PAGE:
My thanks to Beauty and Lace and Allen & Unwin for the opportunity to read and review Bridget Crack by Rachel Leary.
Bridget Crack is a fictional character created by Leary, deported from England for a minor infringement in 1826 and sent to the penal colony on Van Diemen’s Land (now Tasmania). Bridget Crack’s story is a well-researched indictment of how many of these petty criminals were treated once they arrived.
Placed with well to do families as unpaid servants, the girls were often disliked and treated badly by their mistress, while the master would often see them as there for his personal pleasure, unless they became pregnant in which case they were immediately returned to the jail. Other girls already established in the home would also see them as a threat to their own position and work to discredit them.
Each time a girl was returned to the jail and then re-placed the conditions in which they would find themselves would worsen. In Bridget’s case her final placement left her with no option but to take the risk and escape into the harsh Australian Bush.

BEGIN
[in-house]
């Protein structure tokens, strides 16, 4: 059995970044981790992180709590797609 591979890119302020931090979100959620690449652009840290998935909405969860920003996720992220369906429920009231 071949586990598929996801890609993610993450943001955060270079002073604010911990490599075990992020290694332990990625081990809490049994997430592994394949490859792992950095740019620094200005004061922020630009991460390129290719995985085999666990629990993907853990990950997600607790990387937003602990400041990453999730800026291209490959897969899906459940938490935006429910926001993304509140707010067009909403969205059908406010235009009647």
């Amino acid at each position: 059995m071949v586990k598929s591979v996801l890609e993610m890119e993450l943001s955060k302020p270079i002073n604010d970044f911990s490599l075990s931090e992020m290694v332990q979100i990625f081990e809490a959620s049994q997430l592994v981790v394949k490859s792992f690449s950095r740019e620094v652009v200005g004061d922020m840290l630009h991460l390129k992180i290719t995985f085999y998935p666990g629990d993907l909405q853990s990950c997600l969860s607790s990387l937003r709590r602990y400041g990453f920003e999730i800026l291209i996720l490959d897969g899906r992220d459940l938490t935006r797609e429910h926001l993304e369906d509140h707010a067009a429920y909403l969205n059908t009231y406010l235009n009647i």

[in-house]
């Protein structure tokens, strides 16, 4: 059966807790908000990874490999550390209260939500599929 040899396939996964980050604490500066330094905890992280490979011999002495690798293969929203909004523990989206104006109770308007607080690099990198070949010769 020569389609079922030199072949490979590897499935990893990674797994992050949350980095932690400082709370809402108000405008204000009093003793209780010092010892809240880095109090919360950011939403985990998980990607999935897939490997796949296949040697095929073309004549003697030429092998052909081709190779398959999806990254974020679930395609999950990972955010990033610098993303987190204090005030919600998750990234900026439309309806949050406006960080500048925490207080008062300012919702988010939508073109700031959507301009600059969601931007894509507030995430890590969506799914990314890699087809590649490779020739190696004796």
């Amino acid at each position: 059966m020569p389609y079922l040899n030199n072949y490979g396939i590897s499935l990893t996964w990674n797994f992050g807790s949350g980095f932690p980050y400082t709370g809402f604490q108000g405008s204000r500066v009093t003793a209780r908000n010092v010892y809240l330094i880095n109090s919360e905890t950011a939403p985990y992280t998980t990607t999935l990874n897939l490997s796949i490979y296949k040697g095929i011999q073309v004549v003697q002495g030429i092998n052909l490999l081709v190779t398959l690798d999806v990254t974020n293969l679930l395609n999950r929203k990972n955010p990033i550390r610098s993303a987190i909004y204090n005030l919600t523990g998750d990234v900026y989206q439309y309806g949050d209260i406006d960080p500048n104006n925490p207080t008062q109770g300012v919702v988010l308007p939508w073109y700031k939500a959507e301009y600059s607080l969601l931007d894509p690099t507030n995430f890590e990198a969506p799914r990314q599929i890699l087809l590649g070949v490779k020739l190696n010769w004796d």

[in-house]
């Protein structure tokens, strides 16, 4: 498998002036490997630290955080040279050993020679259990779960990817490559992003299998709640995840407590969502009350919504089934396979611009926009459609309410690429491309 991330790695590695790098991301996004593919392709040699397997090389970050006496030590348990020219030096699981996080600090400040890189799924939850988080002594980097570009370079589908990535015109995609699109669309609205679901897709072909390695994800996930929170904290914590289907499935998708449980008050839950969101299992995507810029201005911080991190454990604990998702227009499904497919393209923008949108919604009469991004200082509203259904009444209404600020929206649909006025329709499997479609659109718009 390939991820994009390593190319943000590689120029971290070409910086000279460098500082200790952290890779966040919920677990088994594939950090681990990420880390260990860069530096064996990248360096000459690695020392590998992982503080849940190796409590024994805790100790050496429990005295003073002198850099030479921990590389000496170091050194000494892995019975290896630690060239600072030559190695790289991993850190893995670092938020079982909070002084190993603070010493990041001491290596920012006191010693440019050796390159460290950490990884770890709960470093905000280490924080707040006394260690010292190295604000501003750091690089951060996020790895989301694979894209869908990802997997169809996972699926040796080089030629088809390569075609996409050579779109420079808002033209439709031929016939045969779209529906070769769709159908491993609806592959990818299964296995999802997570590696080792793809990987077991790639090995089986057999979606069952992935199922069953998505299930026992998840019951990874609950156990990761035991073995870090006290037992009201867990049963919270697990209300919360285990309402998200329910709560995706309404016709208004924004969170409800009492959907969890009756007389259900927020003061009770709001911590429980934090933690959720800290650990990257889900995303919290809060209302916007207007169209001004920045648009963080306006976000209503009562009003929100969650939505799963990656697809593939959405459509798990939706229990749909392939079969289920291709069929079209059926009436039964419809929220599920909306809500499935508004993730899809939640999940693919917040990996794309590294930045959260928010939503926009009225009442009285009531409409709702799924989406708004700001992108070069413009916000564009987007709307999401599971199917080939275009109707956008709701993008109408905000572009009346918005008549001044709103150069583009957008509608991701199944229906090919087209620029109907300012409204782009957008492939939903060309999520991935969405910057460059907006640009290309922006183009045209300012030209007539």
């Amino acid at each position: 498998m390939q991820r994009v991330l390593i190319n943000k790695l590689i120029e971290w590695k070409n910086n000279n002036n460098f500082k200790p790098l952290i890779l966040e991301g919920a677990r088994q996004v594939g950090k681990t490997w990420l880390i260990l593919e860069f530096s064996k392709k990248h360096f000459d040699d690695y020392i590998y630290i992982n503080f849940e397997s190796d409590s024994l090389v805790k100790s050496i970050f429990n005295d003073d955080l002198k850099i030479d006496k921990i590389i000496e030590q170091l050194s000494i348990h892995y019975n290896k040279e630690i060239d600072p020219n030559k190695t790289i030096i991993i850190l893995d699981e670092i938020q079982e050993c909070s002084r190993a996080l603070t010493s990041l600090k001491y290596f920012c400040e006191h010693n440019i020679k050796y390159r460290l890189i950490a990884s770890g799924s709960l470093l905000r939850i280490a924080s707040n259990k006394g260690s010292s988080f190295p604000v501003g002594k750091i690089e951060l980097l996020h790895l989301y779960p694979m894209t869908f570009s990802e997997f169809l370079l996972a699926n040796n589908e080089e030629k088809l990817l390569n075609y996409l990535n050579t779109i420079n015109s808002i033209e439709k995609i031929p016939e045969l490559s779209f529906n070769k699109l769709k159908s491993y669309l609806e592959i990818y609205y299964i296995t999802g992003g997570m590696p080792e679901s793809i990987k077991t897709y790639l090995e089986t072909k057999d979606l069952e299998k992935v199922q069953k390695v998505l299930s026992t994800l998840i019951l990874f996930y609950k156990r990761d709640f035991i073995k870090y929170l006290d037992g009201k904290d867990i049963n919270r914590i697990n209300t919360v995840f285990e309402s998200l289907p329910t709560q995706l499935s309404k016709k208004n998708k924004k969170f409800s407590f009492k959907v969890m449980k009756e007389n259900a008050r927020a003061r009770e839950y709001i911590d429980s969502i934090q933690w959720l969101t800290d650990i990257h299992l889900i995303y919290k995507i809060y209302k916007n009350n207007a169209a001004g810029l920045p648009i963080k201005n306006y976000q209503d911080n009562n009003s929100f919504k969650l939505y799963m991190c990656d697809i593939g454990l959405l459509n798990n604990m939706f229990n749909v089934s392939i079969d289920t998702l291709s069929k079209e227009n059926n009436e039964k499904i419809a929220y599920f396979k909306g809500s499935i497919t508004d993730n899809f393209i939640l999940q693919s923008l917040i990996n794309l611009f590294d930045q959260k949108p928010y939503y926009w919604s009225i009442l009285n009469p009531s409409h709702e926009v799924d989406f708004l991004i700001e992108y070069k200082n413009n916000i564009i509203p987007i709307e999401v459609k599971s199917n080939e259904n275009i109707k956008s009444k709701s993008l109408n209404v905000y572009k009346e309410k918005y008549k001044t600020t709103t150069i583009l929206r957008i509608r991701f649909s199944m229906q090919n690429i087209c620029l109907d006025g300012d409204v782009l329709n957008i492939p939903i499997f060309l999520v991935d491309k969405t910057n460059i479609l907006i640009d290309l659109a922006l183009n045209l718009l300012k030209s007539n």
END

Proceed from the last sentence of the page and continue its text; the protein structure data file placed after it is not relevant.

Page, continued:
At risk of dying from lack of food and water, Bridget is rescued by a group of men who she comes to realise are bushrangers. These characters are based on a real group of bushrangers from the time and Leary does nothing to soften the impact of their exploits over the period. As the story unfolds, we see Bridget’s dilemmas and the decisions she has to make to survive in a harsh and brutal land.
This was not an easy book to read, the realities of life in the penal colony are hard to stomach. The characters are in general poorly educated and exhibiting various forms of mental illness, their lives, lifestyles and habits are often less than pleasant and their general attitude towards women appalling. At times it seemed that Leary was spending too much time on description and the tale became heavy going.
While I am sure that this is a book that would receive accolades from the highbrow literary community, at the end of the day I would have to say I did not enjoy reading it. While the ending was evocative it left me wondering “what was the point” particularly after her first master Captain Marshall had offered her a helping hand, which she had refused.
I give it 2.5 stars.